Jeffrey Toobin’s tenure at CNN, where he serves as chief legal analyst, is coming to an end after 20 years.
“Friends, I’ve decided that, after 20 years, I’m leaving @CNN, after my vacation,” he shared on Twitter Friday afternoon. “Was great to spend my last day on air with pals Wolf [Blitzer], Anderson [Cooper] and Don [Lemon]. Love all my former colleagues.”
He then tacked on a plug for his upcoming book about the 1995 Oklahoma City bombing.
Toobin’s time at CNN was of course tainted in fall 2020, because of his starring role in an infamous Zoom call. As reported by Vice that October, Toobin was participating in a Zoom call with colleagues from The New Yorker when several participants reportedly caught him masturbating. “I made an embarrassingly stupid mistake, believing I was off-camera,” Toobin said in a statement at the time. “I apologize to my wife, family, friends and co-workers. I believed I was not visible on Zoom. I thought no one on the Zoom call could see me. I thought I had muted the Zoom video.”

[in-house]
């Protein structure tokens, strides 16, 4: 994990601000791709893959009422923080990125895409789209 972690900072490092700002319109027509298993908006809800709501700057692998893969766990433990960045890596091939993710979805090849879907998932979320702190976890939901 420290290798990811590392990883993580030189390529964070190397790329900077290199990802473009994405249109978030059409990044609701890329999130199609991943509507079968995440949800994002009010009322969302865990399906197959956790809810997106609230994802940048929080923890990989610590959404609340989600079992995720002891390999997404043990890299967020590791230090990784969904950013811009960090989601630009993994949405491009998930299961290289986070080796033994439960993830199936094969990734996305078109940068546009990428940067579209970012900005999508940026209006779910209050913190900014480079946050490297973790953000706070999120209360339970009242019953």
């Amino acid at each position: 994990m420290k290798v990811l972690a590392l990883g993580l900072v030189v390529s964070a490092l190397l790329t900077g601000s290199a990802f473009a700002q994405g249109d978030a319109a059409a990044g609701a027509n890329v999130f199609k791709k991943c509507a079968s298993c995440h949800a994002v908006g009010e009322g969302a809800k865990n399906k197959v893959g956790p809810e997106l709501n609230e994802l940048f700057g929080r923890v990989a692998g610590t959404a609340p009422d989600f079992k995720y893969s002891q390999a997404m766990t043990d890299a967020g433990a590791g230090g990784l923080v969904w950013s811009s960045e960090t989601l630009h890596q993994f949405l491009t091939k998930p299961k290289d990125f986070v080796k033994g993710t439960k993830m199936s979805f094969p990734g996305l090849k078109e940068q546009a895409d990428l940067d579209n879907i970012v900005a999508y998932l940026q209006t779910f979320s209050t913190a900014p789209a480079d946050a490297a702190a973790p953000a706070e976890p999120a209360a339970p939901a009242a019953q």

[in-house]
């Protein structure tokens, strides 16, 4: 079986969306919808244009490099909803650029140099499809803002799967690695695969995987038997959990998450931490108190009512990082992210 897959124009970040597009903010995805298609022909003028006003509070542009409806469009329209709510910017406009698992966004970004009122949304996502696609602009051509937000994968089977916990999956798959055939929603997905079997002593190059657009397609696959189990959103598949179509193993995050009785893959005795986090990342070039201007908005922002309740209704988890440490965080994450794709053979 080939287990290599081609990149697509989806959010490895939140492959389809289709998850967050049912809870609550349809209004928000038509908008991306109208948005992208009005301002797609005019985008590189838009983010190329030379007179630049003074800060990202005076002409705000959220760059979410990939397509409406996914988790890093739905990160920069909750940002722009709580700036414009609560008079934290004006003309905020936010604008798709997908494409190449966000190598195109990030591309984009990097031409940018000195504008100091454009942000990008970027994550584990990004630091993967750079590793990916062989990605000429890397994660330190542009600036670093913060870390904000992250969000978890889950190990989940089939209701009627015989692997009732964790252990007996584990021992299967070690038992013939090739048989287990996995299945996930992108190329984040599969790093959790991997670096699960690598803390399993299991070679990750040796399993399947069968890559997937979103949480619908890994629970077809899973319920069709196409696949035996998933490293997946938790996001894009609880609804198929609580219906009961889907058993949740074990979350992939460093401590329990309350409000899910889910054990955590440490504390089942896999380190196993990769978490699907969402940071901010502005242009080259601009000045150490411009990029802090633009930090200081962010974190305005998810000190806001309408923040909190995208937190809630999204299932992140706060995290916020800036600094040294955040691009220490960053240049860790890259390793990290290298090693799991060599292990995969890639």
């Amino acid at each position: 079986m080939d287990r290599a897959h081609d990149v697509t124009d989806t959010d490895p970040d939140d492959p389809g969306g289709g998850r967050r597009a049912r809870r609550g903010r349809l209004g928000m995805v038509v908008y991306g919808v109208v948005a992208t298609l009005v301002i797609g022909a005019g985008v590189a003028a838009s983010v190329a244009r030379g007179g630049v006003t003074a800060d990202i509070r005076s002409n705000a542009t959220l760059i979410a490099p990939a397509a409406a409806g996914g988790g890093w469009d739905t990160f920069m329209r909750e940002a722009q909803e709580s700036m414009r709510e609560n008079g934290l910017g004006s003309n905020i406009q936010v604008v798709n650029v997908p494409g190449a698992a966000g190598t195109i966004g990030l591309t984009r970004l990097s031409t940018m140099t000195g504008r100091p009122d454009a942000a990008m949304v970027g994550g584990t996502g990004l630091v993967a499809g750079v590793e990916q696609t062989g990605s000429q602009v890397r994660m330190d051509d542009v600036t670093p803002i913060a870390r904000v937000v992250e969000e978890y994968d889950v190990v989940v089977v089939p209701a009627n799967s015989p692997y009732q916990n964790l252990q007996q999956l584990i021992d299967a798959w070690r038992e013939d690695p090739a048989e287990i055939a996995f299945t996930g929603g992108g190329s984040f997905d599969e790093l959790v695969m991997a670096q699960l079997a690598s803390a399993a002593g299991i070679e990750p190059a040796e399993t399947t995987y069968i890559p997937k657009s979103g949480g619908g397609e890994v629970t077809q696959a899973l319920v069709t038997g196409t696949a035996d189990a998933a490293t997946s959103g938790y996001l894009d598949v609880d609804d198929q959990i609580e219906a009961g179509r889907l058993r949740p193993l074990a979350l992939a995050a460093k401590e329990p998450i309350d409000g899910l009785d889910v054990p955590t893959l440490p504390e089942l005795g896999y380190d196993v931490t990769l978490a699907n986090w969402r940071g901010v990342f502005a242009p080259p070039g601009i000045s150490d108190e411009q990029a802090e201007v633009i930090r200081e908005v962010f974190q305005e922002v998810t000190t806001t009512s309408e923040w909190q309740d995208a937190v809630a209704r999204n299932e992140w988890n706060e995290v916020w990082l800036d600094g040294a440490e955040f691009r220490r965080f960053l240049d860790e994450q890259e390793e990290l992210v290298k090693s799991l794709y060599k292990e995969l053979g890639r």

In the immediate wake of that gaffe, Toobin took a leave of absence from CNN. Over at The New Yorker, where he had worked as a staff writer since 1993, Toobin was initially suspended after the incident, then got fired in November 2020 following an internal investigation into the matter.
Six months later, he resurfaced on CNN to address both his firing from The New Yorker and his continued employment at the cable news network.
Offering a not-terribly-detailed explanation for what happened, he said, “I didn’t think I was on the call. I didn’t think other people could see me,” adding that he’d spent “seven miserable months” in the pursuit of “trying to be a better person.”
“I’ve got a lot to rebuild,” he said, repeatedly noting his gratitude to CNN for keeping him on staff, “but I feel very privileged and very lucky” to be able to do so.